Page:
He's the most unlikely hero you'll ever meet, an ordinary guy with a modest job you might never look at twice. But there's so much more to any of us than meets the eye, and that goes triple for Odd Thomas. For Odd lives always between two worlds in the small desert town of Pico Mundo, where the heroic and the harrowing are everyday events. Odd never asked to communicate with the dead, it's something that just happened. But as the unofficial goodwill ambassador between our world and theirs, he's got a duty to do the right thing. That's the way Odd sees it, and that's why he's won hearts on both sides of the divide between life and death.
A childhood friend of Odd's has disappeared. The worst is feared. But as Odd applies his unique talents to the task of finding the missing person, he discovers something worse than a dead body, encounters an enemy of exceptional cunning, and spirals into a vortex of terror. Once again Odd will stand against our worst fears. Around him will gather new allies and old, some living and some not. For in the battle to come, there can be no innocent bystanders, and every sacrifice can tip the balance between despair and hope. Whether you're meeting Odd Thomas for the first time or he's already an old friend, you'll be led on an unforgettable journey through a world of terror, wonder, and delight, to a revelation that can change your life. And you can have no better guide than Odd Thomas.
©2005 Dean Koontz; (P)2005 Random House, Inc. Random House Audio, a division of Random House, Inc.
"Odd's strange gifts, coupled with his intelligence and self-effacing humor, make him one of the most quietly authoritative characters in recent popular fiction." (Publishers Weekly)
This book could have used a little more uumph (if you know what I mean).
I always forget how far Mr. Koontz can go with his descriptions of a scene or a memory or a person or just about anything he gets started on.
I accidentally put this audio book back a chapter and was throughly reminded of the excessive details Mr. Koontz feels compelled to convey. It became clear how incredibly, mortifyingly long it took for anything to happen in this book. It's a good story but it needs something more thrilling or urgent to compensate for the meandering ultra-descriptions.
The reader is very good except for his attempt at the voice of the female villan. The voice and inflection he gives her are terrible. She sounds like a stupid, valley-girl, mall-rat, goth attempting an immitation of a smokey-voiced lounge singer. Not to put all of that on the reader, that character is written very poorly too. Just not as intimidating as a villan in her place could have been. She was almost funny, thoroughly irritating, and absolutely not scary.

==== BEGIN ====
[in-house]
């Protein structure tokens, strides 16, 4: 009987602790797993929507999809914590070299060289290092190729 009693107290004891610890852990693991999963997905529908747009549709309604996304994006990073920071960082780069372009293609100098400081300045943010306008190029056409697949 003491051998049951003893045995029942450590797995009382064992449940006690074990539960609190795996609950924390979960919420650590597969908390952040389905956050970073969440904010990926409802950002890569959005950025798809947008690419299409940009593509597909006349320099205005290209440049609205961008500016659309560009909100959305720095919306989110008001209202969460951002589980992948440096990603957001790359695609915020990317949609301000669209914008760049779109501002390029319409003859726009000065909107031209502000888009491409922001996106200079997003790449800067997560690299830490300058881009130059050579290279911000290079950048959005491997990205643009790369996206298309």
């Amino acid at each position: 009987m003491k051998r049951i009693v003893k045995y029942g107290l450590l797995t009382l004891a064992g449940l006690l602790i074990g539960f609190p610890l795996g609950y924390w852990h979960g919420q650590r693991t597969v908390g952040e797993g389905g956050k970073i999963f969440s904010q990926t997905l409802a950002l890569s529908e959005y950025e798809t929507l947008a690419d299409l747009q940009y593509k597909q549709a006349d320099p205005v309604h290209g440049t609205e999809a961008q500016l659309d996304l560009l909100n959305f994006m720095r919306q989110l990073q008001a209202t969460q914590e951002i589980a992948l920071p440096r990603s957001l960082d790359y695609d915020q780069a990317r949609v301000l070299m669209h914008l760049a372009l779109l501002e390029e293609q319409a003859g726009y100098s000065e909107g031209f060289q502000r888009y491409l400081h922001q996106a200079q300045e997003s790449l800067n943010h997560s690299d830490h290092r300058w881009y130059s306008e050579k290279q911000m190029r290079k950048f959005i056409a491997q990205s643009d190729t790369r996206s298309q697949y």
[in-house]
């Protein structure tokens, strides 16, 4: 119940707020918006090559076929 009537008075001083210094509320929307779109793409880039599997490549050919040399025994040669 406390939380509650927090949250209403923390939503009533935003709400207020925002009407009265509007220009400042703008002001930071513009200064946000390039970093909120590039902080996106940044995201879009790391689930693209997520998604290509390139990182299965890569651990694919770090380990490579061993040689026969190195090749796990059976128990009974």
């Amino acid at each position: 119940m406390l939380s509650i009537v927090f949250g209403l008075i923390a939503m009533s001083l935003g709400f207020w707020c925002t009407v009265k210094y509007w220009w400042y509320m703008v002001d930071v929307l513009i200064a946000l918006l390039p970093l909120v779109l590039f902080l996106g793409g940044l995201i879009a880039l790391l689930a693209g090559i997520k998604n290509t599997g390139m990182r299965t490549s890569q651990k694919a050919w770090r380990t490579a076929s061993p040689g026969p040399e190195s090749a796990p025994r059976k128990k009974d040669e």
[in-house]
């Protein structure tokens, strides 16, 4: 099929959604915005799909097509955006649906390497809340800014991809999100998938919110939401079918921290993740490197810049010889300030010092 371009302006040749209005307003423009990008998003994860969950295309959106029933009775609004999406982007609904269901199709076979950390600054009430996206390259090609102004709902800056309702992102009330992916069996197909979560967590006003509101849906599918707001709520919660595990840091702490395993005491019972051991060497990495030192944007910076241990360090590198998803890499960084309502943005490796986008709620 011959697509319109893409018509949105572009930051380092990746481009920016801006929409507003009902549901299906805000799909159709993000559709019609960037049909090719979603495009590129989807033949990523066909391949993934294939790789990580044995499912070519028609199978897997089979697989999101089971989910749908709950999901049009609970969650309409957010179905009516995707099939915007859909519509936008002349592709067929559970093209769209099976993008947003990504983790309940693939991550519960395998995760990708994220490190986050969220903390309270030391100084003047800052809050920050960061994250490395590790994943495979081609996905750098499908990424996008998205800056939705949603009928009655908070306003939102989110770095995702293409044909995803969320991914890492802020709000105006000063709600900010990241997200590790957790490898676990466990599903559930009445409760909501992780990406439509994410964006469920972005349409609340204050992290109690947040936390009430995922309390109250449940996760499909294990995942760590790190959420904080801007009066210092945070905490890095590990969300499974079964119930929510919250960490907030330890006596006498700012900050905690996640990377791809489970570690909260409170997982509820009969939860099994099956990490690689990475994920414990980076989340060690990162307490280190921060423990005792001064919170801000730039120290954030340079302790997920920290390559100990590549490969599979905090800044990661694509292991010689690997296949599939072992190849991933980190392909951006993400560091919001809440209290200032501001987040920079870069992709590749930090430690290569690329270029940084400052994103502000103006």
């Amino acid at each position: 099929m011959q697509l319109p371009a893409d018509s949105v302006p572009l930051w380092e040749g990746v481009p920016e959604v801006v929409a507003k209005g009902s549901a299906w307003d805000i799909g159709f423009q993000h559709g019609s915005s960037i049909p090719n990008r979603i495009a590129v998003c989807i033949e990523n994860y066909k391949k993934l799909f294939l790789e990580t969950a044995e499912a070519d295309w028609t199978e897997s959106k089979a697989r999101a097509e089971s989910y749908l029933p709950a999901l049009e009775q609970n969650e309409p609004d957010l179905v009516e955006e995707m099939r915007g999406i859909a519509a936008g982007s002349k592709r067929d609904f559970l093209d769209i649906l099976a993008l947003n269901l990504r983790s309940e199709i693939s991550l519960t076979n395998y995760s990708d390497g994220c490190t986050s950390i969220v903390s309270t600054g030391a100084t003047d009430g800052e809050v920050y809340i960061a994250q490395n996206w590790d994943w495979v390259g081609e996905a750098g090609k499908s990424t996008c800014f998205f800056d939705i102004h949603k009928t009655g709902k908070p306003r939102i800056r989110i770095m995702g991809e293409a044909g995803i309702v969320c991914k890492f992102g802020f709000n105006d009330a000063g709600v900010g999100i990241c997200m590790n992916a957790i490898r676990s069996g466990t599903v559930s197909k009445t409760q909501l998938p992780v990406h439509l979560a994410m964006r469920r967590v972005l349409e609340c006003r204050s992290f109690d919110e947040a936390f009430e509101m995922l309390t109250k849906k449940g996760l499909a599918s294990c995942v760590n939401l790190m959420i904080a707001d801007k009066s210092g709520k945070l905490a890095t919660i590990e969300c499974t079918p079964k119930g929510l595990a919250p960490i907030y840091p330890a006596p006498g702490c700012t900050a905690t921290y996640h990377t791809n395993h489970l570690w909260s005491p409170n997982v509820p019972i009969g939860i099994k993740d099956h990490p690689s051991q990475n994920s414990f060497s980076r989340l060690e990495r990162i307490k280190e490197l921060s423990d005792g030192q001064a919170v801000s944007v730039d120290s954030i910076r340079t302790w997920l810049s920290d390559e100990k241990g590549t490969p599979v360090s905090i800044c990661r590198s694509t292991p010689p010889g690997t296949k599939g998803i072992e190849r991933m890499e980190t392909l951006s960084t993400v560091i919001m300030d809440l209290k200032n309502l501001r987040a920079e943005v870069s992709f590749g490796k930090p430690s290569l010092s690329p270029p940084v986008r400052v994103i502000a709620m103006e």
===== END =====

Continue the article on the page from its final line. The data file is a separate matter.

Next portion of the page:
Other than that, Odd Thomas is still a unique and interesting character. It was nice to see a little more of his life but it seems like he could have shared a little less description and a little more suspense.
The Path Between the Seas to The Great Bridge ~ Kagan's Peloponnesian War to Gaddis' Cold One ~ Mornings on Horseback to a River of Doubt ~ Tom to Huck ~ Lennie to Charley ~ Cadfael to Cross ~ Rhyme to Reacher ~ Blomkvist and Salander to Wallander and Wallander ~ Moving Cheese or Eating Frogs ~ On the Road and Into Thin Air ~ The End of History to A Short History of Everything to ... well ... everything else.
I enjoyed Odd Thomas (the first of the series) and David Aaron Baker's narration of both novels. But Dean Koontz isn't up to his normal superb story-telling with this tale. Most disappointing is his ending which reminds me of the cop-out we all learn in high school writing class when our hero is trapped beyond escape ... "and then he woke up."
Koontz can do MUCH better and we, his readers, deserve MUCH better.
I really enjoyed Odd Thomas, but this didn't live up to it.
I liked the character enough to read Brother Odd and that is a great read. My advise is to skip Forever Odd -- there really isn't anything in the book you need to know to enjoy Brother Odd.
It was an enjoyable sequel but I did find myself rolling my eyes throughout it due to a bit too much repetion. Or it could have been that I really hated how the reader read the woman. A man reading a woman as a seductress with a 'hissing' voice can become obnoxious FAST.